By: Robert Sarwark
In 1996, during the Clinton Administration, an element of intellectual censorship entered into the fray of American gun-control policy. Along with that year’s federal spending package, Republican U.S. Representative Jay W. Dickey, Jr. of Arkansas, a member of the NRA for life, wrote and introduced an amendment to block the Centers for Disease Control and Prevention (CDC) from scientifically studying the causes and effects of gun violence on the American public. The amendment also removed the $2.6 million in funding for firearm-violence research that had previously been allocated to the CDC’s budget. Specifically, the following language of the “Dickey Amendment” is of essence:
Provided further, That none of the funds made available for injury prevention and control at the Centers for Disease Control and Prevention may be used to advocate or promote gun control…
Though research alone cannot necessarily alter public policy, policy is, under most circumstances, informed by public research. Herein lies the censorship: How is the nation’s preeminent body tasked with preventing disease and poor public health to comprehensively accomplish its mandate if it is barred from doing so?
The so-called Dickey Amendment is in vigor to this day, over 20 years later. Many advocates for heightened gun control, naturally, have called for its repeal.
A History of (Gun) Violence
If we want to know why it is that the United States has such a complicated relationship with guns, we might first look to a few important historical strains.
For starters, of course, there’s the Second Amendment of the U.S. Constitution (Bill of Rights). In point of fact this is a tidy little statute, ambiguous in its simplicity: Armed militias may help repel tyranny (as they of course did against the British during the Revolutionary War). But, as it follows, the framers of the Constitution could have never foreseen the advancements in technology that led to the invention of modern automatic and semi-automatic firearms; an 18th-century single-shot musket and an AR-15 are about as similar as a Clydesdale and a Ford Taurus.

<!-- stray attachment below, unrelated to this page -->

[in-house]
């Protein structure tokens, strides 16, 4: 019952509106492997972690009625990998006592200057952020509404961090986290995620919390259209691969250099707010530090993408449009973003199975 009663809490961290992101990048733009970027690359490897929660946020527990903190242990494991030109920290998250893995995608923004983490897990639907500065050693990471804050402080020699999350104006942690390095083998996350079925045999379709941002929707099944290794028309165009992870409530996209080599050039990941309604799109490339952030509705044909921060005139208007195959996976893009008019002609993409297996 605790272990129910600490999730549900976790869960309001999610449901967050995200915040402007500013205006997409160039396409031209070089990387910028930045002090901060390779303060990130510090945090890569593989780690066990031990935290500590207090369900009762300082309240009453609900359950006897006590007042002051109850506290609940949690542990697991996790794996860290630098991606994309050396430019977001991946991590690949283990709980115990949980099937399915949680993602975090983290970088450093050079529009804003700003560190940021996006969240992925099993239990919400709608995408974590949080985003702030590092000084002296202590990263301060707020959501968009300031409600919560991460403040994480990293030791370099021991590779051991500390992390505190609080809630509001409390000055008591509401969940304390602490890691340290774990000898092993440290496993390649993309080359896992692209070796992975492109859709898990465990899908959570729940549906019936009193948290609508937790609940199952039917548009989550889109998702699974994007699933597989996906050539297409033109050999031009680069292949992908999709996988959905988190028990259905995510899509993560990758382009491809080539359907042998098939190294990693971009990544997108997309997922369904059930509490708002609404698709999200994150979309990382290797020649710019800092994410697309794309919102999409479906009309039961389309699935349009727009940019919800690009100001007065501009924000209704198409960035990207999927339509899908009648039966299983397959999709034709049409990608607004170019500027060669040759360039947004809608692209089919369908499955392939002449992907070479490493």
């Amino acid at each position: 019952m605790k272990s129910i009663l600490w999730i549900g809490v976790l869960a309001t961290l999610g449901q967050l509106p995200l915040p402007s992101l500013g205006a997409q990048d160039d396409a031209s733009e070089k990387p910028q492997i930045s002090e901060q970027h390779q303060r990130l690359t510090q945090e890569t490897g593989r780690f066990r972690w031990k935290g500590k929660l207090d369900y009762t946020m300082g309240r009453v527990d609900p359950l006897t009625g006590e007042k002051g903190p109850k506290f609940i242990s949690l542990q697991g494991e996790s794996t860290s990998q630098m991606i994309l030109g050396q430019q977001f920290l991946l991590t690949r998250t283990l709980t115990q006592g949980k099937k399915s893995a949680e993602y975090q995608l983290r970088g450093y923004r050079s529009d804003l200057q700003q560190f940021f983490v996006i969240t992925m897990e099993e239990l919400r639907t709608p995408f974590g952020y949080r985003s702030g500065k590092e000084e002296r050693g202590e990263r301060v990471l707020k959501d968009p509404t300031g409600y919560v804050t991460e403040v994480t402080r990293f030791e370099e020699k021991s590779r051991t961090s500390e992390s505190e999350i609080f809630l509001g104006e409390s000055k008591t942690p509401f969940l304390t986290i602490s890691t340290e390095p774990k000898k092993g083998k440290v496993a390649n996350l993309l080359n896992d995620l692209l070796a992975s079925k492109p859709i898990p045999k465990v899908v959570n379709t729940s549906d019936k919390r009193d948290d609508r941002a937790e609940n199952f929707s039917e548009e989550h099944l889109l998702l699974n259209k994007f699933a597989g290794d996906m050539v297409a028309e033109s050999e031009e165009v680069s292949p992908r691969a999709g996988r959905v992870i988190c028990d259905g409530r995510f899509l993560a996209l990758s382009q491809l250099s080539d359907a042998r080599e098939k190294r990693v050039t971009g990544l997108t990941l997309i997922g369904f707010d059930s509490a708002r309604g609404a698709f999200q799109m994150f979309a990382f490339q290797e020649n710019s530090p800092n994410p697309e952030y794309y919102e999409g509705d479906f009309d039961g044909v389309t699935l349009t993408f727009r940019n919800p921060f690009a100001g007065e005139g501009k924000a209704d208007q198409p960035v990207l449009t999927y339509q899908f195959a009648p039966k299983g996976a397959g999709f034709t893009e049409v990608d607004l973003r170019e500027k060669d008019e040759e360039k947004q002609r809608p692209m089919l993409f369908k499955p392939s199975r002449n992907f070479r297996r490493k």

Yet another source of gridlock, whether we care to admit or not, is the United States’ long legacy of frontier psychology, complex and often fraught dynamics of race and class, and, especially among some rural or semi-rural populations, mistrust or hatred of all or most government regulation. If we are free in our speech and other inalienable rights, so the reasoning goes, so too should we be in our rights to protect ourselves, our families, and our property in the midst of this ongoing experiment in democracy.
All of these forces have morphed in tandem with relatively easy and legal access to firearms into a phenomenon of public danger that is incomparable to any other economically developed nation. The National Rifle Association, a non-profit organization, has seized upon these charged issues to engender a political environment in which no nuance shall be brooked: Either you fully support the Second Amendment or you wish to repeal it (i.e., are wrong). And on the left, the zero-sum argument of “gun control or dead kids” has also arisen, especially after the most recent mass shooting at Marjory Stoneman Douglas High in Parkland, Florida.
On Second Thought
After losing two subsequent re-election campaigns in 2000 and 2002, Jay Dickey retired from political life. Between this time and his death in April 2017, he appears to have had a change of heart about the amendment that bears his name.
On July 27, 2012, Dickey co-wrote an opinion piece in the Washington Post with Mark L. Rosenberg, then and current president and chief executive of the Task Force for Global Health (previously he had been director of the National Center for Injury Prevention and Control at the CDC).
Once upon a time, law-abiding citizens believed that violence generated by evil always had existed and always would exist. By the mid-20th century, that sense of fatalism was yielding to discoveries by social scientists, physicians and epidemiologists. Now a body of knowledge exists that makes it clear that an event such as the mass shooting in Aurora, Colo., was not a “senseless” occurrence as random as a hurricane or earthquake but, rather, has underlying causes that can be understood and used to prevent similar mass shootings.
With this post, I do not seek to further polarize this issue (as if that were even possible). But I do hope to present this blog’s readership with a bona fide example of government censorship in our midst. Somewhat surprisingly, even Jay Dickey himself, once so sure of his ideological footing, came to understand and even lament that the obfuscation of a problem cannot help ameliorate it. And as both Dickey and Rosenberg jointly concluded in their piece: “We must learn what we can do to save lives. It is like the answer to the question ‘When is the best time to plant a tree?’ The best time to start was 20 years ago; the second-best time is now.” Consensus is possible. And, as the U.S. has definitively seen in the reduction in total deaths due to traffic accidents (thanks to the links between robust research and policy reforms), so is change.
Robert M. Sarwark is a librarian at the Art Institute of Atlanta. He is originally from Chicago and enjoys dogs, pizza, and writing bios in the third person. Find him on Twitter @RobSarwark.